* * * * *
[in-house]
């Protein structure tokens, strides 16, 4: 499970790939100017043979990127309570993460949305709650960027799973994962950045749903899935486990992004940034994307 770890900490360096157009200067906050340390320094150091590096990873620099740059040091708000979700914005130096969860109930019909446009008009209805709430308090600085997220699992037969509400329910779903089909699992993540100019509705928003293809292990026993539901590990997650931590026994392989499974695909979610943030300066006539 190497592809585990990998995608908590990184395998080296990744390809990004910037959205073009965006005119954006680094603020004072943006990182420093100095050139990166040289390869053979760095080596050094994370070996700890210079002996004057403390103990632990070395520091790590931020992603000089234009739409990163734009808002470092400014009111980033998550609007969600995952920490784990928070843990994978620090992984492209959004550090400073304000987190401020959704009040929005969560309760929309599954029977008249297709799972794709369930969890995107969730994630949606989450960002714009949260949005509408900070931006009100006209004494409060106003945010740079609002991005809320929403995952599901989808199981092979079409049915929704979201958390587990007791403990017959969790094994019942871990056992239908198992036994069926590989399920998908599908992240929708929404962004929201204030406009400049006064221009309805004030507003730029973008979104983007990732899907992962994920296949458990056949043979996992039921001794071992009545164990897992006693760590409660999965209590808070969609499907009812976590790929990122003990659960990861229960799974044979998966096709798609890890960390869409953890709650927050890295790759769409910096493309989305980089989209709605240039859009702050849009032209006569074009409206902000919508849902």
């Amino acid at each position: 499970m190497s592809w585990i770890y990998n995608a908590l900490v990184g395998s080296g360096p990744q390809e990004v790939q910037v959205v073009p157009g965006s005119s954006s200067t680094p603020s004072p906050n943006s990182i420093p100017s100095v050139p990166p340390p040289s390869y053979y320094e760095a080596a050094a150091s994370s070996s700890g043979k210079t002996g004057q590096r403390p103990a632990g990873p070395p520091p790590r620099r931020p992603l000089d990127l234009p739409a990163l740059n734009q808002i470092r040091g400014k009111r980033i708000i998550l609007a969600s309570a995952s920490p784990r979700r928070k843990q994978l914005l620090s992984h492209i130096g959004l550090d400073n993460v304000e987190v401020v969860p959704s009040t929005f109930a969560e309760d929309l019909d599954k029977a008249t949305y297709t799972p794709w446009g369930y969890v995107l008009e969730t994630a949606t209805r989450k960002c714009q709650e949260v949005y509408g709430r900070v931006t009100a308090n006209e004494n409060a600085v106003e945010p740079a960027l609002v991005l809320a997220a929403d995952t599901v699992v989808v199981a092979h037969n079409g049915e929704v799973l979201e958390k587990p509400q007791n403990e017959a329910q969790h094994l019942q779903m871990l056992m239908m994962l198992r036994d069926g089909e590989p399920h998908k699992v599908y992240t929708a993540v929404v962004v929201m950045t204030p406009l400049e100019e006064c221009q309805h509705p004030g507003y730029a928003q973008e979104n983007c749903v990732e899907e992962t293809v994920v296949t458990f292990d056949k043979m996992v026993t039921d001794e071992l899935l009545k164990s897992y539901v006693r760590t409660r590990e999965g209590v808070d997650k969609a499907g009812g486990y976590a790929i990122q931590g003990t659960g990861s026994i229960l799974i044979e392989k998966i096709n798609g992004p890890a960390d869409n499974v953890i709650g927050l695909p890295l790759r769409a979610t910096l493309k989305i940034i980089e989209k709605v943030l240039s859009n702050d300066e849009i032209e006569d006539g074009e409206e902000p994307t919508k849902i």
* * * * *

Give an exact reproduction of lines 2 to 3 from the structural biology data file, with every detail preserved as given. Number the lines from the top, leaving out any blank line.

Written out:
């Protein structure tokens, strides 16, 4: 499970790939100017043979990127309570993460949305709650960027799973994962950045749903899935486990992004940034994307 770890900490360096157009200067906050340390320094150091590096990873620099740059040091708000979700914005130096969860109930019909446009008009209805709430308090600085997220699992037969509400329910779903089909699992993540100019509705928003293809292990026993539901590990997650931590026994392989499974695909979610943030300066006539 190497592809585990990998995608908590990184395998080296990744390809990004910037959205073009965006005119954006680094603020004072943006990182420093100095050139990166040289390869053979760095080596050094994370070996700890210079002996004057403390103990632990070395520091790590931020992603000089234009739409990163734009808002470092400014009111980033998550609007969600995952920490784990928070843990994978620090992984492209959004550090400073304000987190401020959704009040929005969560309760929309599954029977008249297709799972794709369930969890995107969730994630949606989450960002714009949260949005509408900070931006009100006209004494409060106003945010740079609002991005809320929403995952599901989808199981092979079409049915929704979201958390587990007791403990017959969790094994019942871990056992239908198992036994069926590989399920998908599908992240929708929404962004929201204030406009400049006064221009309805004030507003730029973008979104983007990732899907992962994920296949458990056949043979996992039921001794071992009545164990897992006693760590409660999965209590808070969609499907009812976590790929990122003990659960990861229960799974044979998966096709798609890890960390869409953890709650927050890295790759769409910096493309989305980089989209709605240039859009702050849009032209006569074009409206902000919508849902």
């Amino acid at each position: 499970m190497s592809w585990i770890y990998n995608a908590l900490v990184g395998s080296g360096p990744q390809e990004v790939q910037v959205v073009p157009g965006s005119s954006s200067t680094p603020s004072p906050n943006s990182i420093p100017s100095v050139p990166p340390p040289s390869y053979y320094e760095a080596a050094a150091s994370s070996s700890g043979k210079t002996g004057q590096r403390p103990a632990g990873p070395p520091p790590r620099r931020p992603l000089d990127l234009p739409a990163l740059n734009q808002i470092r040091g400014k009111r980033i708000i998550l609007a969600s309570a995952s920490p784990r979700r928070k843990q994978l914005l620090s992984h492209i130096g959004l550090d400073n993460v304000e987190v401020v969860p959704s009040t929005f109930a969560e309760d929309l019909d599954k029977a008249t949305y297709t799972p794709w446009g369930y969890v995107l008009e969730t994630a949606t209805r989450k960002c714009q709650e949260v949005y509408g709430r900070v931006t009100a308090n006209e004494n409060a600085v106003e945010p740079a960027l609002v991005l809320a997220a929403d995952t599901v699992v989808v199981a092979h037969n079409g049915e929704v799973l979201e958390k587990p509400q007791n403990e017959a329910q969790h094994l019942q779903m871990l056992m239908m994962l198992r036994d069926g089909e590989p399920h998908k699992v599908y992240t929708a993540v929404v962004v929201m950045t204030p406009l400049e100019e006064c221009q309805h509705p004030g507003y730029a928003q973008e979104n983007c749903v990732e899907e992962t293809v994920v296949t458990f292990d056949k043979m996992v026993t039921d001794e071992l899935l009545k164990s897992y539901v006693r760590t409660r590990e999965g209590v808070d997650k969609a499907g009812g486990y976590a790929i990122q931590g003990t659960g990861s026994i229960l799974i044979e392989k998966i096709n798609g992004p890890a960390d869409n499974v953890i709650g927050l695909p890295l790759r769409a979610t910096l493309k989305i940034i980089e989209k709605v943030l240039s859009n702050d300066e849009i032209e006569d006539g074009e409206e902000p994307t919508k849902i």